Holquin Family Home, Brentwood
     I’d once asked my father about Brentwood and the Mexican families who lived there. He told me that nobody wanted to live out there, so far from downtown Sawtelle. He recalled that along with the Holquins were the Villasenors, Rivases, and other Mexican families, each settling there years before the Great Depression.
     “Art and Robert Villasenor still live there,” my dad said. “One of the Villasenors lived to be over a hundred-years old. I think he just died not too long back. They just sold two homes they still owned in Brentwood. Frank Machado, from the Culver City Machados, married one of the Brentwood Rivas sisters. She went to school with your aunt Ramona,” he thought for a moment. “Three of the Rivas girls graduated from UCLA. One girl, Kathy Rivas, ice-skated in the 1947 Olympics. Yeah, the Villasenors and Rivas are two of the old Westside families.”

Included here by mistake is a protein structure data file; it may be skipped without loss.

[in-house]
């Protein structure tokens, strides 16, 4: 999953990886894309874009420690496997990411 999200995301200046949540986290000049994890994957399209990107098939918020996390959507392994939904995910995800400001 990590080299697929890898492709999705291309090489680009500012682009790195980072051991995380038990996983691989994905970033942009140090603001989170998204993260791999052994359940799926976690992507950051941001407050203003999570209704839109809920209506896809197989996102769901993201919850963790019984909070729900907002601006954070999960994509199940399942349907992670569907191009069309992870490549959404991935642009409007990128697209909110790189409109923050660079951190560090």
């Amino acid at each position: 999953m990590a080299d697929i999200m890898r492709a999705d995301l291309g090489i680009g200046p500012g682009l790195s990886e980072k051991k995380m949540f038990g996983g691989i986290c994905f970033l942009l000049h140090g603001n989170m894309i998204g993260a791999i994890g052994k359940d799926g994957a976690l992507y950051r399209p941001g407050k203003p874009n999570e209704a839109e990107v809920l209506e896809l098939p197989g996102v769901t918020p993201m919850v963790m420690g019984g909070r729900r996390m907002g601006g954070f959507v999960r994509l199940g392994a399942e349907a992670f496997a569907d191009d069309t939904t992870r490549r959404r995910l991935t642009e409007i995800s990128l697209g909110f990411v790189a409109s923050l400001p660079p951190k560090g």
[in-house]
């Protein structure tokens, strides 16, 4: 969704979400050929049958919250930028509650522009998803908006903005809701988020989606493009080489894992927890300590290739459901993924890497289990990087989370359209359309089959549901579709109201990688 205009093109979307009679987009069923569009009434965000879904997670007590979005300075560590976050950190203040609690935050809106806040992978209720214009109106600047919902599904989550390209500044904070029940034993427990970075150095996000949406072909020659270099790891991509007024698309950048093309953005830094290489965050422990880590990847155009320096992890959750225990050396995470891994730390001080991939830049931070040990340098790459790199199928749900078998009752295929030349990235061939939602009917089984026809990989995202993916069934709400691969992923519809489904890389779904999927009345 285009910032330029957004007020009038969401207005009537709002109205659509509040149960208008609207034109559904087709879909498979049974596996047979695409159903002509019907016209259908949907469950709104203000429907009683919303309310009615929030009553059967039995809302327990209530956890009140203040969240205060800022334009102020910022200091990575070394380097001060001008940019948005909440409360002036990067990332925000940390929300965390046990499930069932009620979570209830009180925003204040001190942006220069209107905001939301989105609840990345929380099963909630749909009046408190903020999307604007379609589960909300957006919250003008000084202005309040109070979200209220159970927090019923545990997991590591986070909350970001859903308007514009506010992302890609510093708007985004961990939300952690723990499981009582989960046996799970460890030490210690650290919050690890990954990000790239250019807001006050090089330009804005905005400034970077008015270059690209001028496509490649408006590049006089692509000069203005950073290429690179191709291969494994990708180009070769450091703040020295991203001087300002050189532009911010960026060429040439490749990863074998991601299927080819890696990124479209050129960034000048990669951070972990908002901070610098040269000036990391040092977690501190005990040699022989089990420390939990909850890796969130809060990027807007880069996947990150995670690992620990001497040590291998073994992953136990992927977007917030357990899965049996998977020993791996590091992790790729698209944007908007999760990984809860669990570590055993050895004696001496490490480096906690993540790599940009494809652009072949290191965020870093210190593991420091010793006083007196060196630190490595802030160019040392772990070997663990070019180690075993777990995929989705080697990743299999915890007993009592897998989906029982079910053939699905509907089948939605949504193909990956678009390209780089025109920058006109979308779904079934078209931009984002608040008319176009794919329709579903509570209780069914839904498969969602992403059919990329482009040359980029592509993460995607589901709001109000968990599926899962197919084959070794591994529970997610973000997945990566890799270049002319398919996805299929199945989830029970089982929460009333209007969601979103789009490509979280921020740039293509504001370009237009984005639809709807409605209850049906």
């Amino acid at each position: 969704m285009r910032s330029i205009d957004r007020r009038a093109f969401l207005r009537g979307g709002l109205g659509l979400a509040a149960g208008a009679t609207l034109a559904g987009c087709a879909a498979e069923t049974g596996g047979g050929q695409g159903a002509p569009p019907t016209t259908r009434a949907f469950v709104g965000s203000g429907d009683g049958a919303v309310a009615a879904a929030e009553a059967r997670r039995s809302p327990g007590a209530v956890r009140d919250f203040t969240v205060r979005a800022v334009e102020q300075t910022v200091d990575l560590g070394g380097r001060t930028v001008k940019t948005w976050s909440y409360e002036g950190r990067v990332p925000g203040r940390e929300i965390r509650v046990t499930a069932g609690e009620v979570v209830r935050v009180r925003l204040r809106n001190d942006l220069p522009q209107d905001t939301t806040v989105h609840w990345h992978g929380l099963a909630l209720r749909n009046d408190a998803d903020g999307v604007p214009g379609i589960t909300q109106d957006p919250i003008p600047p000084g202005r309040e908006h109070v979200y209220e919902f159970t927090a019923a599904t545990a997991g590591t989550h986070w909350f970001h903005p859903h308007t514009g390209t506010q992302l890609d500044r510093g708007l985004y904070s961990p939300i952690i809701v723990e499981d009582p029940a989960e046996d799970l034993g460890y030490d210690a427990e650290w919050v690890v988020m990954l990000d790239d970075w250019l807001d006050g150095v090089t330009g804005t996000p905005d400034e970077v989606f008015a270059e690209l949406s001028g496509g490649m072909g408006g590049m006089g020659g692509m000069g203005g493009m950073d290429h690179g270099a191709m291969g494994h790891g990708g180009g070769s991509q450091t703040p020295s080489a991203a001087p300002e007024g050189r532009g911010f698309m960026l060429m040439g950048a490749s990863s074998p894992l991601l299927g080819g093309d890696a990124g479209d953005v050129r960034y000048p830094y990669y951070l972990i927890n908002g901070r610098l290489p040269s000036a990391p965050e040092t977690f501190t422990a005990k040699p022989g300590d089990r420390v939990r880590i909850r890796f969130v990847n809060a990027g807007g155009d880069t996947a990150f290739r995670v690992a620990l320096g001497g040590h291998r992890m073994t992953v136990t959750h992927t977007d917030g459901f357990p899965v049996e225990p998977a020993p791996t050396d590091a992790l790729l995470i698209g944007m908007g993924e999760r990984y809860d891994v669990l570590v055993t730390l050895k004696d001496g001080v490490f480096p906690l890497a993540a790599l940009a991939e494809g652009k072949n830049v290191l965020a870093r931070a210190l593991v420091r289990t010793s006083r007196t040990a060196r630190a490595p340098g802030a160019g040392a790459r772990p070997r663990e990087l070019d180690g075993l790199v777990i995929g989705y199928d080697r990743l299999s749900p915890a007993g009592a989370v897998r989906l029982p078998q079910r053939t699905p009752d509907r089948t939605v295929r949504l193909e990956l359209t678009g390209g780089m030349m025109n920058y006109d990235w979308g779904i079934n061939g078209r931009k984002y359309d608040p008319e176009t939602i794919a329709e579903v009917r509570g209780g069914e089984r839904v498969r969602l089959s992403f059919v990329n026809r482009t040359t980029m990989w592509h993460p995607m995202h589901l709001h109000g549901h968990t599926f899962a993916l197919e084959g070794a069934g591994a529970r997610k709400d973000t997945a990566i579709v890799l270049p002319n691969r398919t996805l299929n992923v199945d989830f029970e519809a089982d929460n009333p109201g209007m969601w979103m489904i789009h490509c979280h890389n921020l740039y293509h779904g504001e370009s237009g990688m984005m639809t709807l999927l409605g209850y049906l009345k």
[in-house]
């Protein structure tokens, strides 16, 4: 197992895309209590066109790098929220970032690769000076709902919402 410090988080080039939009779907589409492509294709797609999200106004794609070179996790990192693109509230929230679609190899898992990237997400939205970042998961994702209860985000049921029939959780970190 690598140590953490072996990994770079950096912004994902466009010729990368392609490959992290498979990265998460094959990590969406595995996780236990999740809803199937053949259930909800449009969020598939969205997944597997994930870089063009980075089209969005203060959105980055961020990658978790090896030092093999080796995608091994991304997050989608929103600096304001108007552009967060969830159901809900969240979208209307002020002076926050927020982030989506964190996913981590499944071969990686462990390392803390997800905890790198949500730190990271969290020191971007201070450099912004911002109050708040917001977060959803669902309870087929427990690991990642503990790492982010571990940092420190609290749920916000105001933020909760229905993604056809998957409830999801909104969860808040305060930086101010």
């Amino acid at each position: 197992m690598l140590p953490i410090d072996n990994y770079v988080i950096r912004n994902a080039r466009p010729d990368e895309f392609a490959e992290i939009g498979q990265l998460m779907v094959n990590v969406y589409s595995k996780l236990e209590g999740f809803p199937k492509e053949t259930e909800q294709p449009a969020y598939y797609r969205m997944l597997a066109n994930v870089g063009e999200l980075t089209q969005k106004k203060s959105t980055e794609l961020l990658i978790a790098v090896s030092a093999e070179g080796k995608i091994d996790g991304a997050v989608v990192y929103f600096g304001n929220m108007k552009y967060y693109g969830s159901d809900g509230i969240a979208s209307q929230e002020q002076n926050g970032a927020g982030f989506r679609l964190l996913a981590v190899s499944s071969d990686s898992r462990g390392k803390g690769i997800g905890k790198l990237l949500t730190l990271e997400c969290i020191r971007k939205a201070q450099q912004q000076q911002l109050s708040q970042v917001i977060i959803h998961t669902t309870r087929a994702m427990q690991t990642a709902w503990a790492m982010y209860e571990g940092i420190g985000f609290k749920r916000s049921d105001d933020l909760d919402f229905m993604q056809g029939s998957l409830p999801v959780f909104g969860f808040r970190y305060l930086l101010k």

Alfonso remembered a famous movie producer who lived in Brentwood, though he couldn’t remember the man’s name. "He had more of a ranch near where Gorham and Barrington Avenues crossed. We all knew he was somebody famous, but…no one made much of it. He was friendly and always stopped say 'hi'."
    Like many of the men of his generation, Alfonso did not appear impressed with celebrity. He and most of his friends on the Westside had, at one time or another, gone to school or worked for celebrities.
     I asked him, “If Brentwood was so isolated back in those days how did you meet the  kids who lived in Sawtelle?”
     He told me it wasn’t really that far, just a mile down the hill. But kids didn't wander too far from their neighborhoods, back then, and walking, or a trek down and back up the hill, was tiresome.
     “I first met the kids from Sawtelle when I went to catechism classes at St. Sebastian's Church,” Adolfo said.
The Holquin Family, Brentwood, CA